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Valerie Tran

Valerie Tran

Vietnamese refugee "boat person", University of MN social psychology graduate, Program Director of Vietnamese social services program in St. Paul, MN

Born: Saigon, Vietnam
Heritage: Vietnamese

You have to value your life. You are one of the luckiest kids to get born. If you travel to Asia, you see the other kids have no opportunities like you do right now. That’s how I got my job. When they are a success, do not give me anything, just tell me. What can I do for you for me to return what I got?

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Valerie Tran

Vietnamese refugee "boat person", University of MN social psychology graduate, Program Director of Vietnamese social services program in St. Paul, MN

My name is Valerie Tran. I was born October 31, 1968. Halloween! I was born in Saigon, Vietnam. I’m the youngest one in the family. My parents have three boys and three girls. My dad was a civil engineer back then. My mom was just a housewife.

From 1968 to 1975, the country had not become a communist country yet. We live very happily and safe. After 1975, the communists took over and control everything in the country. They control your life. During that time, my dad was in a “re-education camp”, but actually it was a jail. My mom had no work-experience so therefore she had to sell items in the house. We have no money. They took everything. We just sleep on the floor. My dad came back in 1976.

My mom said, “We can not live like that. We have to do something for our children to have a brighter and better future.” Luckily my mom had some gold that she used that gold to buy tickets to escape. And in 1980, we escaped by boats. My family divided three different times. My four siblings, oldest sisters and brothers escape first to Taiwan. The second time, it’s my third brother, my cousin and my aunts who escape to Malaysia.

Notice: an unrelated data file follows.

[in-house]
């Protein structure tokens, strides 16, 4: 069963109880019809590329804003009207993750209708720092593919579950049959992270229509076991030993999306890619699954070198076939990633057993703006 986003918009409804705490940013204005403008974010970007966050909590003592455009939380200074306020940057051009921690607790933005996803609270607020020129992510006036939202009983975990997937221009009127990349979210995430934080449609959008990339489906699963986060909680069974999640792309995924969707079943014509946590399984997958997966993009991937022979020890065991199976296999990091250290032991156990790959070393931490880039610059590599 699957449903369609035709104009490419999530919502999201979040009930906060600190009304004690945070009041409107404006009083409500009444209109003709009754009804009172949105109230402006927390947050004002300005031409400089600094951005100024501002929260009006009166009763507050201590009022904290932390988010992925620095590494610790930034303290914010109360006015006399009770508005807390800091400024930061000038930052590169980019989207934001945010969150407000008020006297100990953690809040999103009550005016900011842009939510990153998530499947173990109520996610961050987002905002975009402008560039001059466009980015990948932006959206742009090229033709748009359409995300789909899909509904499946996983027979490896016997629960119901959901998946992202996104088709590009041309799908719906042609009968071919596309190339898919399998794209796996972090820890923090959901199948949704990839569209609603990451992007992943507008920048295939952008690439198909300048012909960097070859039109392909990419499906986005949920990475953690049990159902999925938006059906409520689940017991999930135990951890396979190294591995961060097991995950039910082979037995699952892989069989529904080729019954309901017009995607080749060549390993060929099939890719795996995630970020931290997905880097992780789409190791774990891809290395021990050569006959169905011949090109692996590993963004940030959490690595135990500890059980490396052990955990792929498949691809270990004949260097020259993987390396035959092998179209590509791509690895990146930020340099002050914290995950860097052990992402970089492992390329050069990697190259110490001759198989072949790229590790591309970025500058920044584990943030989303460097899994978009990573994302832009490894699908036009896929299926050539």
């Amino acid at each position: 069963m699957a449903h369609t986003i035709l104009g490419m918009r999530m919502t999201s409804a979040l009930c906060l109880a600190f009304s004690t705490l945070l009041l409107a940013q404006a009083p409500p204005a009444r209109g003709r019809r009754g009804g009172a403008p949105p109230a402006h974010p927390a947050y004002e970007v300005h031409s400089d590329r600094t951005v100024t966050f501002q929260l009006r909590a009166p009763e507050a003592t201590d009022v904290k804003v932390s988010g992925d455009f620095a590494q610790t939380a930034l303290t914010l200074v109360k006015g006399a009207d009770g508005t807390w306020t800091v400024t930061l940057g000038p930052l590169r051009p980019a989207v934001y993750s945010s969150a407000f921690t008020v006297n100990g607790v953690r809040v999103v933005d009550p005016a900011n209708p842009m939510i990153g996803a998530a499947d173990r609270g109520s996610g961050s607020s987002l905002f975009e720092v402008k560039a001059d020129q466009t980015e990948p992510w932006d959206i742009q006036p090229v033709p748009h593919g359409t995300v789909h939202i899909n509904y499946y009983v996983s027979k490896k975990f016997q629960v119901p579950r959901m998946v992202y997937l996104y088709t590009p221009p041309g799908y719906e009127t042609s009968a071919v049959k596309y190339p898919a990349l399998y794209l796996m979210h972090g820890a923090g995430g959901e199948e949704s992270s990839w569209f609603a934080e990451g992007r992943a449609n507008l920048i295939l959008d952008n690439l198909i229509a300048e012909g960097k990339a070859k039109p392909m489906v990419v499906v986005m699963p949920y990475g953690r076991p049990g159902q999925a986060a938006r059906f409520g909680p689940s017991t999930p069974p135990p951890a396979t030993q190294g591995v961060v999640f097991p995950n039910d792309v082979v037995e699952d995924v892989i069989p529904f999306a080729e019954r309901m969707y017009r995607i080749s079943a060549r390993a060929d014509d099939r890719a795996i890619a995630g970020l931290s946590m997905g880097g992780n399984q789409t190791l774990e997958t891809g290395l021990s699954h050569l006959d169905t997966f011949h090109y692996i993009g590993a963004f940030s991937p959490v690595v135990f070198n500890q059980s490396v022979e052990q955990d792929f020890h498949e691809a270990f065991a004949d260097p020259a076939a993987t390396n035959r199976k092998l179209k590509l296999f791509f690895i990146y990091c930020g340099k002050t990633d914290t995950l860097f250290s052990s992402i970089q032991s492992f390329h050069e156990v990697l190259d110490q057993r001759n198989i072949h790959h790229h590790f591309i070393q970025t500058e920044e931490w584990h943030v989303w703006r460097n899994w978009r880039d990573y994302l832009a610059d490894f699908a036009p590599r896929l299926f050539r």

The third time, only me, my cousin, and my parents left. The big boat is like very small. And it kept 125 people went on that boat. We stayed on the ocean for thirteen days without water, without food. Five of the kids in our boats died because no water, no food. Sadly, two of them are my cousins. The last day everybody is so tired, exhausted. Even the big boats come by. We ask for help—we SOS. They get close to our boat, but they just come and look, they take out a camera and they take pictures and then leave. No mercy at all.

A French trading boat came from nowhere. Luckily we got help. They were going to transfer us to Thailand. I have always remembered those thirteen days of my life in the ocean. Life in the boat is very frightening. Death is in front of you at every time. So we got to stay in Thailand camp. My family, we got to stay there for 45 days only because we have some relative who live in the United States, who live in Hibbing, Minnesota.

I stayed in Hibbing for five years. Five years later, my parents got a full-time job working here. My sisters and brothers start going to University of Minnesota. The whole family is living here. We live in a two-bedroom apartment with six kids, plus my cousins so ten of us living there.

I went to the University for Social Psychology. I work part-time at Burger King. In 1987, I work part-time for a Vietnamese self-sufficiency program. In 1998 the executive director called me and said, we have a new program. Right now we have a Karen people, just exactly like me. Right now I have 125 students with me who go study five days per week.